I am a big fan of the first volume of Michael Kupperman's surrealistic sketch comedy of a comic Tales Designed to Thrizzle. It's one of the funniest comics books I own. So I'm really bummed to report that the second volume of Thrizzle isn't anywhere near as funny as the first. Part of that might come from familiarity—a lot of the book is given over to Kupperman's adventures of Mark Twain and Albert Einstein, which is a good, funny idea that simply can't feel as fresh as it was when it was first presented. I laughed out loud several times reading Thrizzle Volume Two—the train coloring book insert amused the hell out of me, and "McGritte, the Surrealist Crime Dog" is a genius invention—but I laughed more reading the first volume. Still, Kupperman is expanding as an artist here, trying new panel layouts, interesting design tricks, and even experimenting with photo comics at one point. This isn't somebody coasting on his previous credits; it's an artist stretching his talents into new places.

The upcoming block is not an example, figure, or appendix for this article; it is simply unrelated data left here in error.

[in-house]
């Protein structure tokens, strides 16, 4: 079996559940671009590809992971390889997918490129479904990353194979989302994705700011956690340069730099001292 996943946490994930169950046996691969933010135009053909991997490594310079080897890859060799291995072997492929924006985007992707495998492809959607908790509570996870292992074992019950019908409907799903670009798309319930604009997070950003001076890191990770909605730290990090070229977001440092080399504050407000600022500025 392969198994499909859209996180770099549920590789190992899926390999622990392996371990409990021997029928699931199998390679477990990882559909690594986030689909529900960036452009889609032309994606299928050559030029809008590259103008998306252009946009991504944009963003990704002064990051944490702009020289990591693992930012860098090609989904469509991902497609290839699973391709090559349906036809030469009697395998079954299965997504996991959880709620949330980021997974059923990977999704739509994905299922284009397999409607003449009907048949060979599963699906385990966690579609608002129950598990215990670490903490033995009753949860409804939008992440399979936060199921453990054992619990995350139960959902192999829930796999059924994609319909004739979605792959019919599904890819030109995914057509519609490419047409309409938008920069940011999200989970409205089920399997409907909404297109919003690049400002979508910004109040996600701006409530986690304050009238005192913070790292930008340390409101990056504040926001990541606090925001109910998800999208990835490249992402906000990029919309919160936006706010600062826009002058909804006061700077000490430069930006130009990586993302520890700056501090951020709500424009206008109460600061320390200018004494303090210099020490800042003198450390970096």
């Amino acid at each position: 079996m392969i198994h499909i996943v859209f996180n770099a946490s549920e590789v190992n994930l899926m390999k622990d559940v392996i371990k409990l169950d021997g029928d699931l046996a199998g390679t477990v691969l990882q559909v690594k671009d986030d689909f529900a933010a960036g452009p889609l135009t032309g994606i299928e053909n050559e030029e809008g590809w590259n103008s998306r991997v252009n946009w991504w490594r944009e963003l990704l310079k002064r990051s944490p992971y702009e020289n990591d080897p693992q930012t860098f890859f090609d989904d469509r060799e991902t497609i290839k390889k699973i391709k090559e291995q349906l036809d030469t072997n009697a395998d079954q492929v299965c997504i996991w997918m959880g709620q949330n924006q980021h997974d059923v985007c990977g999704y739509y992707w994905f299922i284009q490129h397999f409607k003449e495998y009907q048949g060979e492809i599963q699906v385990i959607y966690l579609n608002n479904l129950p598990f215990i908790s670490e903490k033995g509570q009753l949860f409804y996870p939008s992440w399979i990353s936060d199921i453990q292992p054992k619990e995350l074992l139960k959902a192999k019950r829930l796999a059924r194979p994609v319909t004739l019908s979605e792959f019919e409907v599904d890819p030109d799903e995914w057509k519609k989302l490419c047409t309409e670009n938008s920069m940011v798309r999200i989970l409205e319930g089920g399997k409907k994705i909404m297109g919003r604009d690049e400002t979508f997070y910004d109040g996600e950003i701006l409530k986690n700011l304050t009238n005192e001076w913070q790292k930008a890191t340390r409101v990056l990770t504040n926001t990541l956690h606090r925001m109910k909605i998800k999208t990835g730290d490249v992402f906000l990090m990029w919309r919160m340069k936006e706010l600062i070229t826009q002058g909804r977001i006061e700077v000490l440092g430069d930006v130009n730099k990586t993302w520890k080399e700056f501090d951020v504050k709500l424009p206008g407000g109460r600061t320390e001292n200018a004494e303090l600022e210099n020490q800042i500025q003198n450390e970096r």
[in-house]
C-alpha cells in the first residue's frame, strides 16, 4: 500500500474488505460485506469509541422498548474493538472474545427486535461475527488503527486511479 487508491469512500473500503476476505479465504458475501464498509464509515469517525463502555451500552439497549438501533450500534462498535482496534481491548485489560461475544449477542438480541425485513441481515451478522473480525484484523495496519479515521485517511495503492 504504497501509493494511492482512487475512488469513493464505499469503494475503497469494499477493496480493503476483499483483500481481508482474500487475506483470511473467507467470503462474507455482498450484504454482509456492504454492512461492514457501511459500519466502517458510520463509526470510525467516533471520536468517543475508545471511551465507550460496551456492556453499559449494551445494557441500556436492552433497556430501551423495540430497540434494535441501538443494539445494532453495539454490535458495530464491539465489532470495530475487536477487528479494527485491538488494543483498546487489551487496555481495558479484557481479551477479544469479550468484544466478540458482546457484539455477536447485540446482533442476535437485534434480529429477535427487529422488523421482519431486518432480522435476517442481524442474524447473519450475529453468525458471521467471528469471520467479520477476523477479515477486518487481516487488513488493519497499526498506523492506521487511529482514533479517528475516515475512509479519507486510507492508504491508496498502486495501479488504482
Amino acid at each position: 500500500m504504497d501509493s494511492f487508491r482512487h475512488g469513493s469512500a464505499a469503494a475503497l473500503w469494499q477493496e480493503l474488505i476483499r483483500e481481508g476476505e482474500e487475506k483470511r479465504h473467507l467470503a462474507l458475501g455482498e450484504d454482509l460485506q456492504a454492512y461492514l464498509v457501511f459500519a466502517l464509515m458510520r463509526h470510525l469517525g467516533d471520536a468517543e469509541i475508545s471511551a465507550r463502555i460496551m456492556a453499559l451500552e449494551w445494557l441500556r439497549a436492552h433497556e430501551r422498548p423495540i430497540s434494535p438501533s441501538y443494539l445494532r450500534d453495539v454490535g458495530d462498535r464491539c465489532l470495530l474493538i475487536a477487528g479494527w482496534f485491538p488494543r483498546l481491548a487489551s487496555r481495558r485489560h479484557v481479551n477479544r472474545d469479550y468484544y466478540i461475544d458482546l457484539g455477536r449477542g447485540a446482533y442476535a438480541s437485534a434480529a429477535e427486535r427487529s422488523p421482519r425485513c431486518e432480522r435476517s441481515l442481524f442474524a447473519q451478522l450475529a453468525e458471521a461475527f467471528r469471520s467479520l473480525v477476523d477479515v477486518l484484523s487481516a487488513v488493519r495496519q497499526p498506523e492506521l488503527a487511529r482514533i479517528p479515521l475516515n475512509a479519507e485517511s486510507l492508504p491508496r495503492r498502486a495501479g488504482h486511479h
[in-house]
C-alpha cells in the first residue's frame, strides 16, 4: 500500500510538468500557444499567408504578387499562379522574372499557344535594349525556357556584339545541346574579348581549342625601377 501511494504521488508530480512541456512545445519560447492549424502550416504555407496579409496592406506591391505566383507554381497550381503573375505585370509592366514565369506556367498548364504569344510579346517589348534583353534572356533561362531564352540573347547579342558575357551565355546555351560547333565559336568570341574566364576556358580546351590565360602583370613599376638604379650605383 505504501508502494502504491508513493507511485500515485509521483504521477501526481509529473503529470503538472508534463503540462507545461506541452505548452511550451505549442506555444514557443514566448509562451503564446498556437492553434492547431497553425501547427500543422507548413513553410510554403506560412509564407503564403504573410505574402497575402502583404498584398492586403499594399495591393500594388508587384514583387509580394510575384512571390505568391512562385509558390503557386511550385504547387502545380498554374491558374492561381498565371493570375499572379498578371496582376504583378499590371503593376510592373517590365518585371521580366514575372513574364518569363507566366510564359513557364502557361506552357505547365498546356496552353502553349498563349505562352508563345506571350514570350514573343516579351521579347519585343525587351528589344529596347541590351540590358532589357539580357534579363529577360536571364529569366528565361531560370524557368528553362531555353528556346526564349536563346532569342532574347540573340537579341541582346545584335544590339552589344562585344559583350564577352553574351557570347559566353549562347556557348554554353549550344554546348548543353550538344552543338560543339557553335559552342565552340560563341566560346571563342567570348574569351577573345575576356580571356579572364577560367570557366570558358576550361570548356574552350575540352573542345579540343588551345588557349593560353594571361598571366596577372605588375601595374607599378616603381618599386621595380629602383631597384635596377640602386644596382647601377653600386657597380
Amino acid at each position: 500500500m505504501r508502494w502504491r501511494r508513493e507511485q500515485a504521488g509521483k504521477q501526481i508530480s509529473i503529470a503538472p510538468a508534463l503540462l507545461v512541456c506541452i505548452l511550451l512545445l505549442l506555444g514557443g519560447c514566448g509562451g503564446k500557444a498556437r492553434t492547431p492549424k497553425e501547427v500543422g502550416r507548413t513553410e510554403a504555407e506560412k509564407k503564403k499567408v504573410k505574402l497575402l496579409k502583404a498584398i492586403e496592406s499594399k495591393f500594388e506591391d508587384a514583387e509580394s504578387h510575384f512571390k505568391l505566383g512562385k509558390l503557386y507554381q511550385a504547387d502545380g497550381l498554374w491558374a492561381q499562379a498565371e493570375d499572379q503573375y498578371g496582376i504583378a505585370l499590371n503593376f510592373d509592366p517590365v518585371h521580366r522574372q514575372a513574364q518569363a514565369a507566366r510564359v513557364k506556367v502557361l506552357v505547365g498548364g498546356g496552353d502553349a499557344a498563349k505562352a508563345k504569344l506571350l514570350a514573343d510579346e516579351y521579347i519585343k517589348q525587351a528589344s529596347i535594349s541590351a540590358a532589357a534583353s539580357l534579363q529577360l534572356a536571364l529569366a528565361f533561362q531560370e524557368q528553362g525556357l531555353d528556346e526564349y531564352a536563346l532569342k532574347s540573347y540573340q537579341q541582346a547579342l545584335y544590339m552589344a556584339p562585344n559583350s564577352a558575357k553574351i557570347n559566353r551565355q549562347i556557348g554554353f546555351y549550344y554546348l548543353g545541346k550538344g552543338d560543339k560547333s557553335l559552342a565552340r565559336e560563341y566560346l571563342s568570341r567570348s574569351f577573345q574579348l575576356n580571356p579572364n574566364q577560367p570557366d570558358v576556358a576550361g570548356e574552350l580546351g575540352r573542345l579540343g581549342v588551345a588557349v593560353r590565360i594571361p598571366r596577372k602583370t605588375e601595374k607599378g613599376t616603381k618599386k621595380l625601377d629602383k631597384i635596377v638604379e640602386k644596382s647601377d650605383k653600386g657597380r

Transposes is a comic book that tells the true stories of six transgender men. Some of the stories span whole lifetimes, others cover only a couple weeks. Some of the men seem confident telling their stories, others are obviously defensive and shielded. All the stories have been adapted from interviews into comics by Dylan Edwards, which doesn't allow for much of a stylistic shift between the stories. But the good news is that Edwards is a fine cartoonist. His characters are expressive and they each have their own unique looks and body language. His illustrations are clear and easy to understand, which is perhaps the most important characteristic for a book like Transposes to have. This is a comic that could serve as an inspiration for transgendered men who are going through difficult situations, or for people who are curious to learn more about the transgender experience.